Tags: 14th Amendment, Antonin Scalia, Constitution, due process, Equal Protection, Fourteenth Amendment, freedom of religion, Gay Lesbian Bisexual, gay marriage, Liberty, marriage, Obergefell, same-sex marriage, Supreme Court, traditional marriage
By John R. Graham •
Thursday June 25, 2015 5:20 PM PDT •
Where is your money going? Increasingly, the answer is health care. This morning’s third estimate of first quarter Gross Domestic Product (GDP) was not as awful as previously estimated – a real decline of 0.2 percent, not 0.7 percent.
The overall drop of $7 billion was driven by a decline in exports and nonresidential structures. Personal consumption expenditures increased by $58.3 billion. However, $48.1 billion of that was services, of which $24.2 billion was health care. Almost half the quarterly increase in personal consumption was health care.
Tags: healthcare spending
By Abigail Hall •
Wednesday June 24, 2015 6:31 AM PDT •
Writing popular press pieces, you open yourself up to a lot of criticism. If you write about economic topics, you might as well be waving a red flag in front of a bunch of Spanish bulls. Without a doubt, I’ve received my fair share of critical commentary, been accused of pushing all kinds of agendas and being the worst of both political parties. Some comments, though, are pretty creative. Some of my personal favorites include,
“The author probably isn’t smart enough to tie her shoes.”
“The author is clearly a socialist.” (I was writing a piece which, in fact, was highly critical of socialism.)
“Someone forgot her meds this morning.”
I am not alone in my experience. Though these types of comments are often worthy of a smirk or occasional chuckle, some aren’t as amusing. I was once discussing reactions to popular pieces with another colleague who writes a regular column for a popular outlet. He stated that most comments don’t bother him. The exception was one commenter who, in responding to a policy piece, stated he hoped my colleague’s wife and children would die in a car wreck.
Tags: Civil Liberties, Free Market, Liberty, Personal Liberty, Rhetoric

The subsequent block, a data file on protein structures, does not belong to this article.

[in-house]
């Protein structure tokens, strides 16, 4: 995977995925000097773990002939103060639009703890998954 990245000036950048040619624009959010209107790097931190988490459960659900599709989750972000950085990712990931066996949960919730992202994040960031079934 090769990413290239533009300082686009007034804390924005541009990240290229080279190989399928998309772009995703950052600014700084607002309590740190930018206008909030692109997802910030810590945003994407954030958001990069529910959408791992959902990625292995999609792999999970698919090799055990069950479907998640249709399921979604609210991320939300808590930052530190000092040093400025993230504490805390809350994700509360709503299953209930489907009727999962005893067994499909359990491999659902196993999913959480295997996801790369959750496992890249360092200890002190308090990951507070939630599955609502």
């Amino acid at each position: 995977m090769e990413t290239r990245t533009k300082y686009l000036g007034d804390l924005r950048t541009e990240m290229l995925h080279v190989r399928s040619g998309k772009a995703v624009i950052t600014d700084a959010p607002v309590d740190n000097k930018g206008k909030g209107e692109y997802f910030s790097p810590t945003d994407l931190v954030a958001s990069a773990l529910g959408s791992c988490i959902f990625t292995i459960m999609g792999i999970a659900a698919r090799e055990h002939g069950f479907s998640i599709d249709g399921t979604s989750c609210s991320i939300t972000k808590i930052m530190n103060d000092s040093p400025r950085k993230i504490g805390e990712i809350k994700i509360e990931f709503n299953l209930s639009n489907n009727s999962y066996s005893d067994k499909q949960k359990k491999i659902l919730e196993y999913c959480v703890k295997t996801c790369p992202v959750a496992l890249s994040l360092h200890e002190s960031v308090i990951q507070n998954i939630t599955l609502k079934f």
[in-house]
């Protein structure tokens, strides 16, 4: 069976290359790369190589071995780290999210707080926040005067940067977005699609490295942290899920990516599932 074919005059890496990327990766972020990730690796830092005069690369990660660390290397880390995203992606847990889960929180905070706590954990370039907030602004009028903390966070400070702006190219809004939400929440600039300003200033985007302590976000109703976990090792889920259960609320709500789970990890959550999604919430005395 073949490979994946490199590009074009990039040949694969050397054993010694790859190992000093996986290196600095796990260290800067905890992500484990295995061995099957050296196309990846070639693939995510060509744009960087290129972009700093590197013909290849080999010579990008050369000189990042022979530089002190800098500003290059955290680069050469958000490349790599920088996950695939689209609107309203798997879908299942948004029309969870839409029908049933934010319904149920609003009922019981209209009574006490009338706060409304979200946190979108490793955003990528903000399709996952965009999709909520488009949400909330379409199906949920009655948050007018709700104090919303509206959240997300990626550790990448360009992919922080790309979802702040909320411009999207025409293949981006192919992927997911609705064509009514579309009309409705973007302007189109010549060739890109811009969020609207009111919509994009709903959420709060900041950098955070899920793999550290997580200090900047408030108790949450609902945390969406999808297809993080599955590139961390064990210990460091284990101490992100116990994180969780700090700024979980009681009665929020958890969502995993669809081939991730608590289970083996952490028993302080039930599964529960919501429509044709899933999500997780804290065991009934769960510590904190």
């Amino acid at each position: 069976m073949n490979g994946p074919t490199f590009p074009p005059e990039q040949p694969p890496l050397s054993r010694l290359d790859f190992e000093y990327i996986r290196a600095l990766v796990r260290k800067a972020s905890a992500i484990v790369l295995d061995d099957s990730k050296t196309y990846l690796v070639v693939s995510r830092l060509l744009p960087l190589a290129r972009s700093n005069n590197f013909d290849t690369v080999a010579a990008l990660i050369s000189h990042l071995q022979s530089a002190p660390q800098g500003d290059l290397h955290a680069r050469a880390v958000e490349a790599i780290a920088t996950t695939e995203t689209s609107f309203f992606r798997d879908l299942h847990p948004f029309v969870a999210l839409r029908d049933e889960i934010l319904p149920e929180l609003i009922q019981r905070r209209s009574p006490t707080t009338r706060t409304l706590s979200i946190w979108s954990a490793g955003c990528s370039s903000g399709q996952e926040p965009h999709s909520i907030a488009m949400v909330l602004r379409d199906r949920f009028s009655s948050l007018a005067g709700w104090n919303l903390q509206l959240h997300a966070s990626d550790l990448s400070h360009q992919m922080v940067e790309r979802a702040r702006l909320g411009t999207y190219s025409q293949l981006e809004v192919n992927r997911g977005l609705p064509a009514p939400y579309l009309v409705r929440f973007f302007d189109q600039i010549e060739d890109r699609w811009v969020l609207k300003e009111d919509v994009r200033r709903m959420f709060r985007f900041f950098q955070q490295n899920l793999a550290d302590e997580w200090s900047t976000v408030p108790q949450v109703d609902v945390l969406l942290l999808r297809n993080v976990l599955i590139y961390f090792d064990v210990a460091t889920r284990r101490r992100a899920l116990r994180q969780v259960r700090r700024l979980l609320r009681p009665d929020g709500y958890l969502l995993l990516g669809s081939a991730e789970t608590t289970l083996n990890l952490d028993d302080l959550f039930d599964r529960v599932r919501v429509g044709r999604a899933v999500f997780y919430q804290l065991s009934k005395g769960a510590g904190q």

By John R. Graham •
Tuesday June 23, 2015 8:53 AM PDT •
I have asked, and the Congressional Budget Office has answered. Well, not really.
Although, I have been urging the CBO to do a comprehensive estimate of all the effects of the Affordable Care Act, effectively for the first time since 2012. It did so last week. The main takeaway is that “repealing the ACA would increase GDP by about 0.7 percent in the 2021–2025 period, mostly because provisions of the law that are expected to reduce the supply of labor would be repealed.”
Tags: Budget and Tax Policy, Congressional Budget Office, Healthcare, Obamacare, Regulation
By Randall Holcombe •
Monday June 22, 2015 12:18 PM PDT •
Readers who want to get a flavor for the ideas of Friedrich Hayek will find an excellent introduction in Donald Boudreaux’s The Essential Hayek. The book can be downloaded free by clicking here.
Each chapter begins with a quotation from Hayek, but the book’s chapters explain Hayek’s ideas in Boudreaux’s words. Those ideas come from various works by Hayek, so the book is not a summary or discussion of specific works by Hayek, but rather an overview of Hayek’s ideas on the economy, on law, and on social organization more generally.
The book provides an excellent discussion of the advantages of free markets and limited government, and on the way that institutions can arise spontaneously without anyone planning them out, as a result of human action but not of human design.
The book is not a study guide to Hayek’s work, or a summary of his work, because, outside of the quotations that open each chapter, there are no references to the specific works of Hayek from which Boudreaux develops the chapter’s ideas. The book does end with suggestions for further reading, which can help guide those who want to know more.
Boudreaux’s discussion is insightful, clearly written, and provides an excellent introduction to the ideas of limited government. Rather than read what I have to say about it, read it yourself. It’s a free download.
Tags: Budget and Tax Policy, Civil Society, Constitution, Economics, Free Market, Law, Liberty, Money and Banking, Politics, The State
By John R. Graham •
Thursday June 18, 2015 4:38 PM PDT •
The House of Representatives voted today to repeal Obamacare’s medical device excise tax, the 2.3 percent tax levied on medical devices sold in the United States. The tax is certainly harmful. Whether it deserves the highest priority in repealing Obamacare, we’ll leave to discuss another day.
Although, repealing the medical device excise tax does nothing to repeal Obamacare. It just gives us a deficit-financed Obamacare. This is the second time the Republican-majority Congress has voted to increase deficit spending on health care this year, without winning any meaningful reform to any program.
With 46 Democrats joining the Republican majority, the votes in favor added up to 280, just 8 short of the number needed to override the promised presidential veto. We’ll see how it does in the Senate.
Tags: excise taxes, medical-device tax, Obamacare